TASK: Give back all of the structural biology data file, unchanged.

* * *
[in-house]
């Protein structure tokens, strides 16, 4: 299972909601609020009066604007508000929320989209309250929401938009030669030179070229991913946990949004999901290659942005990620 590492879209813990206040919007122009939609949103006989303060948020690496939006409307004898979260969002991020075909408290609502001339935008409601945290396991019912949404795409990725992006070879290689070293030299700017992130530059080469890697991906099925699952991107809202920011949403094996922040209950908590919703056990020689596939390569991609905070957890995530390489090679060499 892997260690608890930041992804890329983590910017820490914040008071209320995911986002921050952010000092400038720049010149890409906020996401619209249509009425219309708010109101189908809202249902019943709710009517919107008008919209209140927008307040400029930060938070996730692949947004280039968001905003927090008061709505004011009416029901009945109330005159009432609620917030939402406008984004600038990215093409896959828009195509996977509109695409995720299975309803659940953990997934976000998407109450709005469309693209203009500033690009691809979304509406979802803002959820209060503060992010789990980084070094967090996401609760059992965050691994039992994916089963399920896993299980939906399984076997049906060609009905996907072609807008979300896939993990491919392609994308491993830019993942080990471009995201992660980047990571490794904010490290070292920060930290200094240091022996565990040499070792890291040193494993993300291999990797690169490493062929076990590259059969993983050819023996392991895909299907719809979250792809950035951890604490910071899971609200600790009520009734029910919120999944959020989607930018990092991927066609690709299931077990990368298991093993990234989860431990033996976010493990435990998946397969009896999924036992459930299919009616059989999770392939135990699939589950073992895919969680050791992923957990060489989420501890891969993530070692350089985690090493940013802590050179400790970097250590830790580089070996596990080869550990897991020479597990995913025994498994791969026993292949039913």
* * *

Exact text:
[in-house]
């Protein structure tokens, strides 16, 4: 299972909601609020009066604007508000929320989209309250929401938009030669030179070229991913946990949004999901290659942005990620 590492879209813990206040919007122009939609949103006989303060948020690496939006409307004898979260969002991020075909408290609502001339935008409601945290396991019912949404795409990725992006070879290689070293030299700017992130530059080469890697991906099925699952991107809202920011949403094996922040209950908590919703056990020689596939390569991609905070957890995530390489090679060499 892997260690608890930041992804890329983590910017820490914040008071209320995911986002921050952010000092400038720049010149890409906020996401619209249509009425219309708010109101189908809202249902019943709710009517919107008008919209209140927008307040400029930060938070996730692949947004280039968001905003927090008061709505004011009416029901009945109330005159009432609620917030939402406008984004600038990215093409896959828009195509996977509109695409995720299975309803659940953990997934976000998407109450709005469309693209203009500033690009691809979304509406979802803002959820209060503060992010789990980084070094967090996401609760059992965050691994039992994916089963399920896993299980939906399984076997049906060609009905996907072609807008979300896939993990491919392609994308491993830019993942080990471009995201992660980047990571490794904010490290070292920060930290200094240091022996565990040499070792890291040193494993993300291999990797690169490493062929076990590259059969993983050819023996392991895909299907719809979250792809950035951890604490910071899971609200600790009520009734029910919120999944959020989607930018990092991927066609690709299931077990990368298991093993990234989860431990033996976010493990435990998946397969009896999924036992459930299919009616059989999770392939135990699939589950073992895919969680050791992923957990060489989420501890891969993530070692350089985690090493940013802590050179400790970097250590830790580089070996596990080869550990897991020479597990995913025994498994791969026993292949039913």